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Three-dimensional (3D) interconnection technology offers several electrical advantages, including reduced signal delay, reduced interconnect power, and design flexibility. 3D integration relies on through-silicon vias (TSVs) and the bonding of multiple active layers to stack several die or wafers containing integrated circuits (ICs) and provide direct electrical interconnection between the stacked strata. While this approach provides several electrical benefits, it also offers significant challenges in thermal management. While some work has been done in the past in this field, a comprehensive treatment is still lacking. In the current work, analytical and finite-element models of heat transfer in stacked 3D ICs are developed. The models are used to investigate the limits of thermal feasibility of 3D electronics and to determine the improvements required in traditional packaging in order to accommodate 3D ICs. An analytical model for temperature distribution in a multidie stack with multiple heat sources is developed. The analytical model is used to extend the traditional concept of a single-valued junction-to-air thermal resistance in an IC to thermal resistance and thermal sensitivity matrices for a 3D IC. The impact of various geometric parameters and thermophysical properties on thermal performance of a 3D IC is investigated. It is shown that package and heat sink thermal resistances play a more important role in determining temperature rise compared to thermal resistances intrinsic to the multidie stack. The improvement required in package and heat sink thermal resistances for a 3D logic-on-memory implementation to be thermally feasible is quantified. An increase in maximum temperature in a 3D IC compared to an equivalent system-in-package (SiP) is predicted. This increase is found to be mainly due to the reduced chip footprint. The increased memory die temperature in case of memory-on-logic integration compared to a SiP implementation is identified to be a sig- - nificant thermal management challenge in the future. The results presented in this paper may be useful in the development of thermal design guidelines for 3D ICs, which are expected to help maximize the electrical benefits of 3D technology without exacerbating thermal management issues when implemented in early-stage electrical design and layout tools.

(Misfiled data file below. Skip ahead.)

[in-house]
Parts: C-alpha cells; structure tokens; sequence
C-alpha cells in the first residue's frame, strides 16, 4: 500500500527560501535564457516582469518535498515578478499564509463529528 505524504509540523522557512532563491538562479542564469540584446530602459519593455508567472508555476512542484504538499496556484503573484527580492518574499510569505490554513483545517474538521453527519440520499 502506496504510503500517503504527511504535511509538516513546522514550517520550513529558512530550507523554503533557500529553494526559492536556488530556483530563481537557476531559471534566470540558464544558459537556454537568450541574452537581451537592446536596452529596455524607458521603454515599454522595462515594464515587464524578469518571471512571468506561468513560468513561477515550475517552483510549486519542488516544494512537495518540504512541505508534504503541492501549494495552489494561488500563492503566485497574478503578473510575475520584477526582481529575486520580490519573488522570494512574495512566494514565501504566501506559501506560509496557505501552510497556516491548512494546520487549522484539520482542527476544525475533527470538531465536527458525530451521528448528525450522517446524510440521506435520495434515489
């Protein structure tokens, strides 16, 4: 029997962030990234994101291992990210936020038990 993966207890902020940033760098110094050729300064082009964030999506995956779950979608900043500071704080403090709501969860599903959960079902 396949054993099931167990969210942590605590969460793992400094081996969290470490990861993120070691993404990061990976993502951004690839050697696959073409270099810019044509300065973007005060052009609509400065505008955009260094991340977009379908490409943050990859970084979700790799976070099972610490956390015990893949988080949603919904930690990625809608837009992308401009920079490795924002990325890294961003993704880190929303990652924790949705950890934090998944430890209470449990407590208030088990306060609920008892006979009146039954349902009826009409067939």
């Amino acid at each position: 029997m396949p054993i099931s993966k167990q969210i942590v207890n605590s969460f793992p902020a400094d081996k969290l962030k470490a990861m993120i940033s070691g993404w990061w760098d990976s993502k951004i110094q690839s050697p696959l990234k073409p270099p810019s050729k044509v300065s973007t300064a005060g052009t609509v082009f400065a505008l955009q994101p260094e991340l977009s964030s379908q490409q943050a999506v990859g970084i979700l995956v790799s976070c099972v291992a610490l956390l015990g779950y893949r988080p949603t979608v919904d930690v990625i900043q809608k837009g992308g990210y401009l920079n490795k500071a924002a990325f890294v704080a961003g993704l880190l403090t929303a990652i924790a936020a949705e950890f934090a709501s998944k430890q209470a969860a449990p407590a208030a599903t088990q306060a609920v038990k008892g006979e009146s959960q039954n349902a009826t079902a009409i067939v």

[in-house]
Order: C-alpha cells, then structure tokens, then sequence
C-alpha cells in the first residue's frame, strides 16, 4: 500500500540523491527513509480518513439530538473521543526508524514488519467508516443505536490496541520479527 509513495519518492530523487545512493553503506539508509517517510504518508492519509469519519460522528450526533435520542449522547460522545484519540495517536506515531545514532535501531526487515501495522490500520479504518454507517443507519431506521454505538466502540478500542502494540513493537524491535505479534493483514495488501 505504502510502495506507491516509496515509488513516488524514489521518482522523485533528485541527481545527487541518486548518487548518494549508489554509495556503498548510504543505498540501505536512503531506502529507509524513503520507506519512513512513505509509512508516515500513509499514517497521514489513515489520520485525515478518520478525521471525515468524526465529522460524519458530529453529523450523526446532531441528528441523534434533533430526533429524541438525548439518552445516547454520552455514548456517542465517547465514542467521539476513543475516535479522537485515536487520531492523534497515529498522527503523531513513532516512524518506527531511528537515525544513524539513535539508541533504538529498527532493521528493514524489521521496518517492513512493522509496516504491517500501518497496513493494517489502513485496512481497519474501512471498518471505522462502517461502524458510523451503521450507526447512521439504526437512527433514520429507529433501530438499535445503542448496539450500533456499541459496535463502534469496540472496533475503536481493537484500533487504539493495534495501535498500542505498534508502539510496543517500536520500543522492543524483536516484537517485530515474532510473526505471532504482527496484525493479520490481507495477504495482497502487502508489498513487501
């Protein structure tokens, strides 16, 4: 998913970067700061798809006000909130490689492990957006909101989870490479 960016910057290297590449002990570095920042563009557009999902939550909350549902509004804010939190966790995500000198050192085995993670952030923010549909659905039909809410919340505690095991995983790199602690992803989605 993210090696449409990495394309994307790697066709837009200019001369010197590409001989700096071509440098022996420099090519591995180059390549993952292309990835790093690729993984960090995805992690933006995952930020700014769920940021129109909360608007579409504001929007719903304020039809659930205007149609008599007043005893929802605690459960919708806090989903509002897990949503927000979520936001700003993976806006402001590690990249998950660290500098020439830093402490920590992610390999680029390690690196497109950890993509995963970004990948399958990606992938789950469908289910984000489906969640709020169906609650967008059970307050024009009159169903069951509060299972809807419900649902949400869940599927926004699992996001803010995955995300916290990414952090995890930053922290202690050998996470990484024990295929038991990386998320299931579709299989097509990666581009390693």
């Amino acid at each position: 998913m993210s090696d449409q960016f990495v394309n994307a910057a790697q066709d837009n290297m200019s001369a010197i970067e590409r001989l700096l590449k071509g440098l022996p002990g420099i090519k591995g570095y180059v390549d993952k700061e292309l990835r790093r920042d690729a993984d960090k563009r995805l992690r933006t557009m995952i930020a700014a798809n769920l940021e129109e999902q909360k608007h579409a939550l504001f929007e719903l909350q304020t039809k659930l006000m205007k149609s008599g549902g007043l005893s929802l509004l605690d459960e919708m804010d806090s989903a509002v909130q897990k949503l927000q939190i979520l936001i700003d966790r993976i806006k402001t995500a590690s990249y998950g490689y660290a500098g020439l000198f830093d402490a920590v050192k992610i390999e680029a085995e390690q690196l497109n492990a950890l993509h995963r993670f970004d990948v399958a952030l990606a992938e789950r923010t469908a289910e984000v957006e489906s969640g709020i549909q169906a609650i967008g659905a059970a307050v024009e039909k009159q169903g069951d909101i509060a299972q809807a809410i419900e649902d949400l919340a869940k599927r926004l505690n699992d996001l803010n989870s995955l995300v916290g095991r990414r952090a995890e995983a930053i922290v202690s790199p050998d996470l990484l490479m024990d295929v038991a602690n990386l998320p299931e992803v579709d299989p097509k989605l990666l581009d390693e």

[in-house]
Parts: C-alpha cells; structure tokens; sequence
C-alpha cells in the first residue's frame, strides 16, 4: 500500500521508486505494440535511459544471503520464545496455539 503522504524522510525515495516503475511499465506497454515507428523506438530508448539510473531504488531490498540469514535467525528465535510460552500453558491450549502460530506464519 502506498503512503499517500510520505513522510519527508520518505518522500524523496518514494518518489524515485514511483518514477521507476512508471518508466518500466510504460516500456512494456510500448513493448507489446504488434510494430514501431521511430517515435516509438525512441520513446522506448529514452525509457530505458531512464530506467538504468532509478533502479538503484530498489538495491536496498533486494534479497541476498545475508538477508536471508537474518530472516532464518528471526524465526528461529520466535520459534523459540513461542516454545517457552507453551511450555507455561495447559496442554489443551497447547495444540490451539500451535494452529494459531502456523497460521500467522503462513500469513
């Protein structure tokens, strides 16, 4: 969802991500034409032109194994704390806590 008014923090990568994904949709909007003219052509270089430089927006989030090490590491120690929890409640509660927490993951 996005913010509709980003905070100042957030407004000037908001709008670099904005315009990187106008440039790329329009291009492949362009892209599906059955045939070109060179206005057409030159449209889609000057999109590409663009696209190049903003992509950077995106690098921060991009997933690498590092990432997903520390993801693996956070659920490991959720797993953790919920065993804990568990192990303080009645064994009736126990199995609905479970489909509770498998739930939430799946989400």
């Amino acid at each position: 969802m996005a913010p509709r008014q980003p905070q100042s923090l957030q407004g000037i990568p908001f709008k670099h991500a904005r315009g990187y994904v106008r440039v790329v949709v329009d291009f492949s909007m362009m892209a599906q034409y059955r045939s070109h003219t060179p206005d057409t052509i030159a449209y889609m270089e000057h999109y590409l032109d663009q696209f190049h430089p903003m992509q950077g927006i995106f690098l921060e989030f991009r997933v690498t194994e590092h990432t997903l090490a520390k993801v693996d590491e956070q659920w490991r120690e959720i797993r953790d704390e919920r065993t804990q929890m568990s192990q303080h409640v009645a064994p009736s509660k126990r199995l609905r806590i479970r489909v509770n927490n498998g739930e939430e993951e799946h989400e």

Components and Packaging Technologies, IEEE Transactions on (Volume:33 , Issue: 1 )
Date of Publication: March 2010